As I read more and more about this war – the first modern European war with its tactical use of railways and steam-propelled battleships, the first war telegraphed, photographed and reported in the press by a correspondent at the front – the question that kept gnawing at me was how does one forget a war? How does a nation forget a war in which 95,000 men perished? For this seems to be true in France, where the war does not figure in the literature of the time (or after) and is not memorialized in public monuments. Unlike Britain and Russia, this war does not have a place in the collective memory of historical events that define modern French identity.
I looked for and found traces of that war in the popular culture of the time – equestrian spectacles, panoramas, board games, painted dishes – but these ephemeral traces were clearly not enough to imprint it on the national psyche. In order to understand what appears to be an act of collective amnesia, I turned to the study of collective memory which allowed me to come up with a few ideas about how and why a war falls off the radar. But my own hypotheses fell short.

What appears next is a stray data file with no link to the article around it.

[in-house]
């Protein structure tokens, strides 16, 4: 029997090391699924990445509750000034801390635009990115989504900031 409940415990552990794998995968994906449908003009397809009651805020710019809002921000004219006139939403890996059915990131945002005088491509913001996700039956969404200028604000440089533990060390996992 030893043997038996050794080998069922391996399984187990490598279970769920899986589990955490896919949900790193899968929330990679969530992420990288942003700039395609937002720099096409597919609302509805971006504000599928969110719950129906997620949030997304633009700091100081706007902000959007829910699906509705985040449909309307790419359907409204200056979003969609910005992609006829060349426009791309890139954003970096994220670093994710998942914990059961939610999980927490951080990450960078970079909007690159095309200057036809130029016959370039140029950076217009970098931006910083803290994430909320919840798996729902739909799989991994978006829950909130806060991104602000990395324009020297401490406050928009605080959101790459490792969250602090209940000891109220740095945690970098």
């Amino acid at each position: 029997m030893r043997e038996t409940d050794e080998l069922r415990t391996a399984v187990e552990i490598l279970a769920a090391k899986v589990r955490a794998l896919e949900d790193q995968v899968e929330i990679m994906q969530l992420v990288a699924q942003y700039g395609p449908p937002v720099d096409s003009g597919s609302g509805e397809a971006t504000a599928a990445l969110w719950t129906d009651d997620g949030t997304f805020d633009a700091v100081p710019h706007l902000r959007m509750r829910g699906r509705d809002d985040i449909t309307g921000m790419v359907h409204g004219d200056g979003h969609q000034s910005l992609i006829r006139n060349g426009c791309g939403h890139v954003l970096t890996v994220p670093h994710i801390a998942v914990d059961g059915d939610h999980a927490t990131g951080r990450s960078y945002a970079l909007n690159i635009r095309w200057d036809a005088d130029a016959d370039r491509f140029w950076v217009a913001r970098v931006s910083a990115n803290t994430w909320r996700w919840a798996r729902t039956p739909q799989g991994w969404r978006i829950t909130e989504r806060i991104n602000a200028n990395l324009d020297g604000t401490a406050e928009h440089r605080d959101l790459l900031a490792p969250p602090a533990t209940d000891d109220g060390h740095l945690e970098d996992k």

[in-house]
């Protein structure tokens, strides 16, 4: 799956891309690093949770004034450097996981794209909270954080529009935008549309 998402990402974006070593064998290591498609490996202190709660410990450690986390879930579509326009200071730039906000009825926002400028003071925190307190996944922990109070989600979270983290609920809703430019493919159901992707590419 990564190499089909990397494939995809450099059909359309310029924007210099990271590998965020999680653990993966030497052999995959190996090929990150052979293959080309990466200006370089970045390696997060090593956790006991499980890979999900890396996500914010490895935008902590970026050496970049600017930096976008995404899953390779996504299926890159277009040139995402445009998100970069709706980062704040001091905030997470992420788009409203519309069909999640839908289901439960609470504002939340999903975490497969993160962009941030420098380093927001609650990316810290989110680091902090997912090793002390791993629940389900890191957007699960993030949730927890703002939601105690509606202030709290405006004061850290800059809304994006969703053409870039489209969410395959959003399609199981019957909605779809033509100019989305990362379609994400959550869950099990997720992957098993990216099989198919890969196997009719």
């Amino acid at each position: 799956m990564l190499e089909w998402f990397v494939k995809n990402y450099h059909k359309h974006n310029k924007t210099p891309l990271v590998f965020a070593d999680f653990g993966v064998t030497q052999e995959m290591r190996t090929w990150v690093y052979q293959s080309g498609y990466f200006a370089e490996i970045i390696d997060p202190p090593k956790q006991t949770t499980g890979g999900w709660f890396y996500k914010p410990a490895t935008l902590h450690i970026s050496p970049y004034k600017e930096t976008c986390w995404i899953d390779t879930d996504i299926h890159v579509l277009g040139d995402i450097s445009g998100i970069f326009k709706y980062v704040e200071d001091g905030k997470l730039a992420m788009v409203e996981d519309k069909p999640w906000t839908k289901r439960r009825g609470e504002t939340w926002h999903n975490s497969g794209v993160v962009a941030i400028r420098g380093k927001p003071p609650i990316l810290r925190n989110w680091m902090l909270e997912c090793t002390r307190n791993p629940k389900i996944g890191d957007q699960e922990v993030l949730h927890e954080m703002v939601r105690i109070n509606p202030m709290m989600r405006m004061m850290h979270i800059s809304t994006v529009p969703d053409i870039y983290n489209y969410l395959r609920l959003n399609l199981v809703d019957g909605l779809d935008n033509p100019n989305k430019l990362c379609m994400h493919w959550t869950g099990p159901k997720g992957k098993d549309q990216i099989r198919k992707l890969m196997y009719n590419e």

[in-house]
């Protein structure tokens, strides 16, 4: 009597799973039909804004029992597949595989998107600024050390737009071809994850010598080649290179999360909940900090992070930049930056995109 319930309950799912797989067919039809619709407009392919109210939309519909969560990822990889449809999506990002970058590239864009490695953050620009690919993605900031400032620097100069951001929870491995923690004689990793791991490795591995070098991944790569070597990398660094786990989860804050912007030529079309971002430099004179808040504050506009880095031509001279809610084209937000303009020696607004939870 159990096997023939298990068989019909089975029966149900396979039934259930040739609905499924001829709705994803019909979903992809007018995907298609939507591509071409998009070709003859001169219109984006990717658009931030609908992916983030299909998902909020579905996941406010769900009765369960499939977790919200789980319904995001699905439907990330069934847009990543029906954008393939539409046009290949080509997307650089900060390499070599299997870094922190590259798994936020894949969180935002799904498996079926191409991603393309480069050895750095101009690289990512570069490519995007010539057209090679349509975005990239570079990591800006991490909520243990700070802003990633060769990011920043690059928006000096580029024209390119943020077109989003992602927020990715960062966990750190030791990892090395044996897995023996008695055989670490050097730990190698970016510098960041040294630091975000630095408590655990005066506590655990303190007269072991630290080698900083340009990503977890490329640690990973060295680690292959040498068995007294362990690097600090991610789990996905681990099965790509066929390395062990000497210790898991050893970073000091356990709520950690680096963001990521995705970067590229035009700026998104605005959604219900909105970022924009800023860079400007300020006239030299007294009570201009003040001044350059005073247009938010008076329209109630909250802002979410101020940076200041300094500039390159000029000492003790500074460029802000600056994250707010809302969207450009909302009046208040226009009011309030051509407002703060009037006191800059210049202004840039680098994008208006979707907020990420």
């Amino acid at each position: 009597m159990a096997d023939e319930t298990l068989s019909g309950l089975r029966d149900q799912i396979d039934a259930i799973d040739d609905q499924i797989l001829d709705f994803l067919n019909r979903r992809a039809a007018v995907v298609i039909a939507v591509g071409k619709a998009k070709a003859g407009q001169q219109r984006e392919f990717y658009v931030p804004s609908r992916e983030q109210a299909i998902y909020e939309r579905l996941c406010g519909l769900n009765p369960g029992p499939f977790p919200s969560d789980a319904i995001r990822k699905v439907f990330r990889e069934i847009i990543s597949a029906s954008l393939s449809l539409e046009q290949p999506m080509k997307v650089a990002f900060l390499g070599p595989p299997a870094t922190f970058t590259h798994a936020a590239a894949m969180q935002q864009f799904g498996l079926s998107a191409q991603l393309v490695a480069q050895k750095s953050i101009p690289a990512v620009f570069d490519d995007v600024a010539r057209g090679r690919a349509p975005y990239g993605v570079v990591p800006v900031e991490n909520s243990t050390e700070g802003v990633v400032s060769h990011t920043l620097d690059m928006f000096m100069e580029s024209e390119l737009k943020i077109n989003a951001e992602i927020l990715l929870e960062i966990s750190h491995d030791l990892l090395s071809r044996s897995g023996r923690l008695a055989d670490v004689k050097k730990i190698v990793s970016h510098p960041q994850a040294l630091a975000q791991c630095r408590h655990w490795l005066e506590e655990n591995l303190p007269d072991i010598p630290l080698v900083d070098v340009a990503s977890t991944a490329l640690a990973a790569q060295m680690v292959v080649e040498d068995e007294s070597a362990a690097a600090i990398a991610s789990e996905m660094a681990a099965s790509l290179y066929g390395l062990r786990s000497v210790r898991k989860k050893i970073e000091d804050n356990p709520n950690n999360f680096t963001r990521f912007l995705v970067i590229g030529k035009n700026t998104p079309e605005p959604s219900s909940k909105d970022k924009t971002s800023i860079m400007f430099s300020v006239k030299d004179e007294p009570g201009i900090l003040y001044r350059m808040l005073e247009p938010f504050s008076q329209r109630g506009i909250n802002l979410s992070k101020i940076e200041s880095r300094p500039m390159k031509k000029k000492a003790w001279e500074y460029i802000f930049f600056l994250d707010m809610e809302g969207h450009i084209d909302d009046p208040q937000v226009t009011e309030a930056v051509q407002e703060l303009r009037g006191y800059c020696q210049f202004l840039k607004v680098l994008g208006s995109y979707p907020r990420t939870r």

Cut to March 2020.
The world grinds to a halt as the novel coronavirus pandemic spreads across the globe. Even as I write these words, I am in social isolation observing restrictions imposed to protect us from the deadly disease. We are told that we are at war with an invisible enemy. We are at war with an illness. Those who have succumbed to the illness are warriors who have lost the battle. The militarized metaphors are – if not helpful – pervasive. A light bulb goes off. I suddenly realize that I have not been asking the right questions about “my” war. The question is not “how does one forget a war?” but “how does one forget a war in which 75,000 men perished from disease?”
War and plagues have a long shared history. Even the great Homeric war epic, the Iliad, opens with an evil pestilence. Nevertheless, despite the long association of war and epidemic, the picture of young men dying of diarrhea, vomit and high fever doesn’t square with received images of what war looks like. Commenting on the singularly martial language that has been used to describe the coronavirus, Micki McElya asks: “if we are all warriors, why aren’t the currently more than 86,000 American pandemic dead treated as patriots and honored for their sacrifices?” (Washington Post, 15 May, 2020). Similarly, in her book on the influenza pandemic of 1918, Elizabeth Outka notes that whereas World War I is visible everywhere in the literature of the interwar period, the Spanish flu that killed 50,000,000 is not. At best it has a “spectral presence” in the literature of the time. In failing to “read for illness” she adds, we end up affirming how military conflict has come to define history. We revere the men with the guns, not the men with the runs.